The outfit claims to own several patents that cover those basic functions and has sent out more than 10,000 letters demanding payment.
It was the first patent troll ever to be sued by the government in which Vermont Attorney General Bill Sorrell accused MPHJ of making misleading statements in its demand letters.
The troll did not really bother to check that the targeted businesses were actually infringing its patents and sent letters to two Vermont nonprofits that help disabled residents and their caregivers.
MPHJ has not given up and is demanding that its case be heard in federal court and even suggesting that the Vermont attorney general should be punished for daring to stand up to it.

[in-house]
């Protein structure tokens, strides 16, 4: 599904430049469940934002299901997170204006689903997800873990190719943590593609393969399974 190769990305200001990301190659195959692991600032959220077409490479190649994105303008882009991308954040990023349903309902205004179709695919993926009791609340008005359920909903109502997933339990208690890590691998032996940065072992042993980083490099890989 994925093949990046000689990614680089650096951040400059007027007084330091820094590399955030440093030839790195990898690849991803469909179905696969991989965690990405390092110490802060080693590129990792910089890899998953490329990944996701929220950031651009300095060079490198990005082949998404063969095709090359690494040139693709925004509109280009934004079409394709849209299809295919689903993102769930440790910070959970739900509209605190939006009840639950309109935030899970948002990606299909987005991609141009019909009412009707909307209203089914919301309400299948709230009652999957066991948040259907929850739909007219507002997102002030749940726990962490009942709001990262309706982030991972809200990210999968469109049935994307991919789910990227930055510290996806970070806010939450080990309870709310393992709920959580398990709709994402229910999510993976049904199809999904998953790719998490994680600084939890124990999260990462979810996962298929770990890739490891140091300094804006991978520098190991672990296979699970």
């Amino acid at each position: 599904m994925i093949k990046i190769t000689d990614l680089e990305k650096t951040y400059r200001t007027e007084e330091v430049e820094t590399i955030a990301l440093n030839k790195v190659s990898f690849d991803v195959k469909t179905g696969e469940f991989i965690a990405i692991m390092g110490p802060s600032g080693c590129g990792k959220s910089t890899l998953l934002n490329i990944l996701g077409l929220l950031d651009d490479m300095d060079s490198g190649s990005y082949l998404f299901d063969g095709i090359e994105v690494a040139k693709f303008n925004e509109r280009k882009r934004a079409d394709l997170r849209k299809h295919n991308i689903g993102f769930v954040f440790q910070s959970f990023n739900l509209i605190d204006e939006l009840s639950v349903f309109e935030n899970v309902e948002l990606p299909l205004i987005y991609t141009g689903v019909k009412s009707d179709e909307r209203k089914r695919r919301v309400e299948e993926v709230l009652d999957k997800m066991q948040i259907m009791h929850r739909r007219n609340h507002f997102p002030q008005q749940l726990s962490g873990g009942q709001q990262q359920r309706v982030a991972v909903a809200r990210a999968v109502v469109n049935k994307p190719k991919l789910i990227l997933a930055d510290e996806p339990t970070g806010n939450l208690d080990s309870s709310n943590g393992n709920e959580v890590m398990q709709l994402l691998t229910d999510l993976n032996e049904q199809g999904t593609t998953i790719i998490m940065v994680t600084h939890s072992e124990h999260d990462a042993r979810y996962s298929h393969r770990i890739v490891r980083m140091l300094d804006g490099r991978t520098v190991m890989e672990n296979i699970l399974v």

However a federal judge kicked the case back into state court and rejected MPHJ’s invitation to punish the state.
MPHJ appealed all the way to the US Court of Appeals for the Federal Circuit, insisting that its case was closely related to the validity of its patents and that Vermont should be forced into federal court, where all patent cases are heard.
However, now that final appeal didn’t work and a panel of Federal Circuit judges rejected MPHJ, saying it didn’t have jurisdiction to overturn the federal judge’s decision.
The Vermont case is one of three fronts where MPHJ is battling the government. In Nebraska, a judge agreed that its patent demand letters were constitutionally protected free speech which is a bizarre defence. That state’s attorney general, Jon Bruning, has appealed the decision. MPHJ also tried to sue the FTC, which the watchdog is fighting.
It is not clear if MPHJ will win or lose its case in Vermont. The outfit’s hand was strengthened when the drugs companies convinced the US senate not to bring in an anti-patent-troll reform bill. If it does win then it can hassle every small business in the US which happens to have a scanner.